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Entered according to act of Congress, in the year one thousand eight hundred and fifty-nine,

BY BANKS & BROTHERS,

in the Clerk's office of the District Court of the Northern District of New York.

Entered according to act of Congress, in the year one thousand eight hundred and seventy-five,

BY BANKS & BROTHERS,
in the office of the Librarian of Congress, at Washington.

Entered according to act of Congress, in the year one thousand eight hundred and eighty-two,

BY BANKS & BROTHERS,
in the office of the Librarian of Congress, at Washington.

Entered according to act of Congress, in the year one thousand eight hundred and eighty-nine,

BY BANKS & BROTHERS,
in the office of the Librarian of Congress, at Washington.

154144

State of New York,
Office of the Secretary of State, SoS.

I, FREDERICK Cook, Secretary of State, certify that so much of the matter contained in the text of this edition of the Revised Statutes as purports. to be a copy thereof, is a correct transcript of the text of the Revised Statutes, as originally published under the authority of the State, except such typographical errors in the original as have been corrected in the copy, and except such parts as have been altered by acts of the Legislature, and that with respect to such parts it conforms to the acts by which such alterations. have been made.

IN WITNESS WHEREOF, I have hereto set my signature, at the city of Albany, this first day of March, 1889.

FREDERICK COOK,

Secretary of State.

1 R. S.

PECULIAR FEATURES

OF THE

SEVENTH AND EIGHTH EDITIONS OF THE REVISED STATUTES,

(1.) In these, as in the former editions, the provisions of the Revised Statutes which have been expressly amended are made to conform to the latest amendatory acts, and provisions which have been expressly repealed are omitted ; but the text, where it has not been expressly altered by subsequent legislation, is given, with scrupulous accuracy, precisely as it was enacted by the legislature, and without attempting (as was done in each of the former editions subsequent to the third) to express, by alterations of the text, the editor's opinion as to the present effect of any provision.

(2.) In general, the entire text of the Revised Statutes has been given, as it now is, noting, without omitting, provisions supposed to be repealed by implication. In a few instances, exceptions have been made to this rule. The only one of these which is of much importance is the omission, in title 4 of chapter 2 of part 1, of the detailed description of the boundaries of the several towns, for reasons explained in the note at the foot of page 276. Occasionally, also, a provision has been omitted, which was so manifestly repugnant to subsequent statutes or constitutional amendments, that there appeared to be no room for reasonable doubt that it was abrogated. Excisions of this character have been made rarely and cautiously; and in each instance a reference has been made to the inconsistent controlling provisions.

(3.) In these editions, although the acts, other than the R. S., are arranged under the captions of the chapters, titles, and articles of the R. S., relating to the subject matter thereof, and, in cases where there are no such appropriate captions, under new titles and articles added to the proper chapters, yet they are not intermingled with the provisions of the R. S., with sectional numbers altered, so as to number them continuously, as was done in the former editions, to the infinite bewilderment and confusion of those having occasion to examine or cite the statutes. In these editions the two classes of statutes are not only separated, but distinguished by the use of different styles of type, and a different arrangement of the marginal notes and authorities cited; the original sectional numbers of each class are preserved ; and each of the session laws retains its proper caption.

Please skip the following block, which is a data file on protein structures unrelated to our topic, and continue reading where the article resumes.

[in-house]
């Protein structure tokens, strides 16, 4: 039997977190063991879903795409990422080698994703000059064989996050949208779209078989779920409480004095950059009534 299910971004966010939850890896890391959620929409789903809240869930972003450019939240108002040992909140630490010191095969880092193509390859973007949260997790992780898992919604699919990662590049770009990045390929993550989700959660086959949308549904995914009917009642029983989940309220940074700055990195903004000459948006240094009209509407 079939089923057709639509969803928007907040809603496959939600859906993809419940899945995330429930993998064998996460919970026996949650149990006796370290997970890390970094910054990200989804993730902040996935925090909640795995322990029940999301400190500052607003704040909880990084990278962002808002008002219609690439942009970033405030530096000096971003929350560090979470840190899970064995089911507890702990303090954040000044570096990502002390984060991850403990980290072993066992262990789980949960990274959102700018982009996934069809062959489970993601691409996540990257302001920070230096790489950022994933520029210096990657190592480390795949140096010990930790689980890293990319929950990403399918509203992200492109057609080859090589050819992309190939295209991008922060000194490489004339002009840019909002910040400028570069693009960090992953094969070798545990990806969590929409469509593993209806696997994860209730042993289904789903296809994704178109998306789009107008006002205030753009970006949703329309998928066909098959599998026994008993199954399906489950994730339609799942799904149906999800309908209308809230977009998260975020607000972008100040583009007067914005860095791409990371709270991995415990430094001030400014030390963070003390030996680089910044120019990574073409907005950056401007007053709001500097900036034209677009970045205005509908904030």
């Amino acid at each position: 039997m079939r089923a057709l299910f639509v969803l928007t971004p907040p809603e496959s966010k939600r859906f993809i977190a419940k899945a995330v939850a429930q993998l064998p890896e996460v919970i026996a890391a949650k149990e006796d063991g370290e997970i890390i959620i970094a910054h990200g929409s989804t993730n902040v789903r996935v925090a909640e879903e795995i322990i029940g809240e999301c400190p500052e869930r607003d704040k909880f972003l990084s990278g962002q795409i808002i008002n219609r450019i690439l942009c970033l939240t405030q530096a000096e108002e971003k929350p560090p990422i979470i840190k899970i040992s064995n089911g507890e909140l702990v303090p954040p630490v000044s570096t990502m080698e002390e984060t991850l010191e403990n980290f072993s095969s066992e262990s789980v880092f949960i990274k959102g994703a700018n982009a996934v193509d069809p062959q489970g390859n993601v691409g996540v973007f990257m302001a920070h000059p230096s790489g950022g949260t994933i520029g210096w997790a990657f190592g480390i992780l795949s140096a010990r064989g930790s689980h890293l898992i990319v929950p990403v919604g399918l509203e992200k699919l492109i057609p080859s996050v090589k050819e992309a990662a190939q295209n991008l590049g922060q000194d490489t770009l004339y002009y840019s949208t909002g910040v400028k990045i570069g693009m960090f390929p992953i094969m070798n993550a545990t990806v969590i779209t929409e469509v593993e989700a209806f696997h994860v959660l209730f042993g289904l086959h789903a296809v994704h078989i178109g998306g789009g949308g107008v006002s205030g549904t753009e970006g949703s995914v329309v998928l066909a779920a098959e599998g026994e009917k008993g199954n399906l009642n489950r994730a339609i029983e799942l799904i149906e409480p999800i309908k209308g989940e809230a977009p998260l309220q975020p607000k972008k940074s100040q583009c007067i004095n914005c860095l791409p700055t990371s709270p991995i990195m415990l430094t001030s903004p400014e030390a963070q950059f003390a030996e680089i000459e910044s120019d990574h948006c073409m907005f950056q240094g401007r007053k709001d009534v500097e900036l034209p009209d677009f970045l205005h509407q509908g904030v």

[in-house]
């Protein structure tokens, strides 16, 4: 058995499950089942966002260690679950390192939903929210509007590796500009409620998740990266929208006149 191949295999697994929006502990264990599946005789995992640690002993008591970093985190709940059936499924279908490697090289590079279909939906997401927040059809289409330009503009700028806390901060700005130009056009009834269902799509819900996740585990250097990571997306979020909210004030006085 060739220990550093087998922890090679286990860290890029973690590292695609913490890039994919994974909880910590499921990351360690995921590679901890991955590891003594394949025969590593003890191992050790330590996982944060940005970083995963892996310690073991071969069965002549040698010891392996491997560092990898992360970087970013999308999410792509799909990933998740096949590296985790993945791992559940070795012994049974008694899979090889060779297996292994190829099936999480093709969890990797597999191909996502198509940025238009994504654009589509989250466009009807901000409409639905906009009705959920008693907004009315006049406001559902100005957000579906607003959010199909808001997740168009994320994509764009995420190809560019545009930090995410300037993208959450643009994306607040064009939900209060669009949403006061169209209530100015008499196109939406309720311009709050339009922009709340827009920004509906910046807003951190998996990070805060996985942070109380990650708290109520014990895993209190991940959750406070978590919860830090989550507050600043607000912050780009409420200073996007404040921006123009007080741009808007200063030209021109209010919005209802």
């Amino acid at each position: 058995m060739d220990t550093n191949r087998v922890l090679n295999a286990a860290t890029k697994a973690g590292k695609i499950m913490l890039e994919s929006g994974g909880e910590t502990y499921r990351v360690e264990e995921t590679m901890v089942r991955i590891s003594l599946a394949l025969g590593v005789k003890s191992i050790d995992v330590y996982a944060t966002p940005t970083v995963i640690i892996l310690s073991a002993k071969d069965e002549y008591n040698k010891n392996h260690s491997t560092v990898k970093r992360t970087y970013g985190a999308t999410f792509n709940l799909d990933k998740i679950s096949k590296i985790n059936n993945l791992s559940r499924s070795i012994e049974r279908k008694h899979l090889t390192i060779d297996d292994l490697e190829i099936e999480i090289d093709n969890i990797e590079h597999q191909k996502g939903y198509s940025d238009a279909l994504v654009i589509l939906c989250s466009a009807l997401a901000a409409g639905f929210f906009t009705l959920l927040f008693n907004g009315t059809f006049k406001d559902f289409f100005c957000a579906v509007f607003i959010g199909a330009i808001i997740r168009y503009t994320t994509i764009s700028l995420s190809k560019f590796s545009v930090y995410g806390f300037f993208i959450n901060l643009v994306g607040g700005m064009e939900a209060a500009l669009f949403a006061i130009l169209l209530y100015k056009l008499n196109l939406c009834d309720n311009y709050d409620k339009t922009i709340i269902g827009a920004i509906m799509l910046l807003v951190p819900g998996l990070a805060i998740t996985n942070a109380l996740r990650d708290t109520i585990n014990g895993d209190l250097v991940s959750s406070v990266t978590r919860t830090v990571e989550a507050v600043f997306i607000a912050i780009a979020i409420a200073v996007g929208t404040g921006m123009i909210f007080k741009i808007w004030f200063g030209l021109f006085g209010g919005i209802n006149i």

Also the numbers and arrangement of the titles and articles of the R. S. have not been disturbed, the additional titles and articles, which it was necessary to insert, having been designated as supplementary, and so arranged as to preclude the possibility of any confusion in that respect.

(4.) In these editions, the original paging is not only preserved in the margin of the pages which contain the text of the R. S., but it is also given in full and consecutively in the analysis, so that a person searching for a provision of the R. S., cited by the volume and page of the first edition, can easily and immediately find its place by reference to the analysis.

(5.) Local statutes have been, as a rule, excluded from this work, whereas the former editions usually gave, at length, all local statutes which created exceptions to a general statute. Certainly the insertion of the local acts of that description would have rendered this work more perfect, and the editor has omitted them with great reluctance; but they have now become so pumerous and voluminous, that an attempt to insert them in this work would have so swollen its bulk, as very seriously to affect its practical utility.

Occasionally the editor has relaxed the rigidity of the rule excluding local laws, where the addition of a few short acts of that character (often cited only by their titles) has enabled him to complete the legislation upon some subject of great general importance. For these few variations from his general rule he must perhaps bear the accusation of inconsistency ; but if it is understood that local laws do not belong to this work, no just disappointment will occur to any reader who fails to find a particular local law therein. If the editor can in every case avoid a similar reproach, his ambition in preparing this work will be fully satisfied.

MONTGOMERY H. THROOP. 302 STATE STREET, ALBANY,

February 15, 1889.

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